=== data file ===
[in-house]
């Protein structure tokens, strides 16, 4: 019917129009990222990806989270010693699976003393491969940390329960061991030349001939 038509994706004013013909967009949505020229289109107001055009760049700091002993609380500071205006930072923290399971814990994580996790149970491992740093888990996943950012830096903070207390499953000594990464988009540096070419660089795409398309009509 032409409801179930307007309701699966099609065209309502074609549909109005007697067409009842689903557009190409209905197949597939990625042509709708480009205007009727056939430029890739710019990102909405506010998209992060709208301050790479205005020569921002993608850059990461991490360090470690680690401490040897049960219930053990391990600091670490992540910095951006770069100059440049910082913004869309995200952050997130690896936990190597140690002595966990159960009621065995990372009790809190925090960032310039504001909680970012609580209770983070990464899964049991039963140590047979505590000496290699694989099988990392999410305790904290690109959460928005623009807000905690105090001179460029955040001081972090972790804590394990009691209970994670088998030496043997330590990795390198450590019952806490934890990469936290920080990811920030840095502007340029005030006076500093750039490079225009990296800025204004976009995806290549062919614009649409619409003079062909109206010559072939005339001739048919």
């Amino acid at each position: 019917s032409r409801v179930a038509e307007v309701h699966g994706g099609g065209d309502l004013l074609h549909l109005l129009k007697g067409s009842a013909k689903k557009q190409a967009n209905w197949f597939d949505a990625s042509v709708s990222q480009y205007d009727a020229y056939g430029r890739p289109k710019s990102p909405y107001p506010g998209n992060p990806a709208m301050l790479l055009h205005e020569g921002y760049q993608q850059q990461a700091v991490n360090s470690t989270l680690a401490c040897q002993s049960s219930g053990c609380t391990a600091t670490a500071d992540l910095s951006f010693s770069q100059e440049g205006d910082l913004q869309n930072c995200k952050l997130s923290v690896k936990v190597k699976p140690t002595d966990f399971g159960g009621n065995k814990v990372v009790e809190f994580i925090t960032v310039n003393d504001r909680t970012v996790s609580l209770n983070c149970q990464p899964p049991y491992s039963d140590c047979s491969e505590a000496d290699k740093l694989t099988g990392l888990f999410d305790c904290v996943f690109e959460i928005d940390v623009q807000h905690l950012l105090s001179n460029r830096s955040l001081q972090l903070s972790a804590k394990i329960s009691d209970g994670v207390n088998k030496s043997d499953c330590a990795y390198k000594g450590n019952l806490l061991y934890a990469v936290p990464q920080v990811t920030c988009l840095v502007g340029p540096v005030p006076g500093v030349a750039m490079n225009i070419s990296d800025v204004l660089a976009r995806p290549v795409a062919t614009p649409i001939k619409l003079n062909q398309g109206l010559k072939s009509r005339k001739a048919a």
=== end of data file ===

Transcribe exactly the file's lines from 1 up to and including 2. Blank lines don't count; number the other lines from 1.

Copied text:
[in-house]
């Protein structure tokens, strides 16, 4: 019917129009990222990806989270010693699976003393491969940390329960061991030349001939 038509994706004013013909967009949505020229289109107001055009760049700091002993609380500071205006930072923290399971814990994580996790149970491992740093888990996943950012830096903070207390499953000594990464988009540096070419660089795409398309009509 032409409801179930307007309701699966099609065209309502074609549909109005007697067409009842689903557009190409209905197949597939990625042509709708480009205007009727056939430029890739710019990102909405506010998209992060709208301050790479205005020569921002993608850059990461991490360090470690680690401490040897049960219930053990391990600091670490992540910095951006770069100059440049910082913004869309995200952050997130690896936990190597140690002595966990159960009621065995990372009790809190925090960032310039504001909680970012609580209770983070990464899964049991039963140590047979505590000496290699694989099988990392999410305790904290690109959460928005623009807000905690105090001179460029955040001081972090972790804590394990009691209970994670088998030496043997330590990795390198450590019952806490934890990469936290920080990811920030840095502007340029005030006076500093750039490079225009990296800025204004976009995806290549062919614009649409619409003079062909109206010559072939005339001739048919």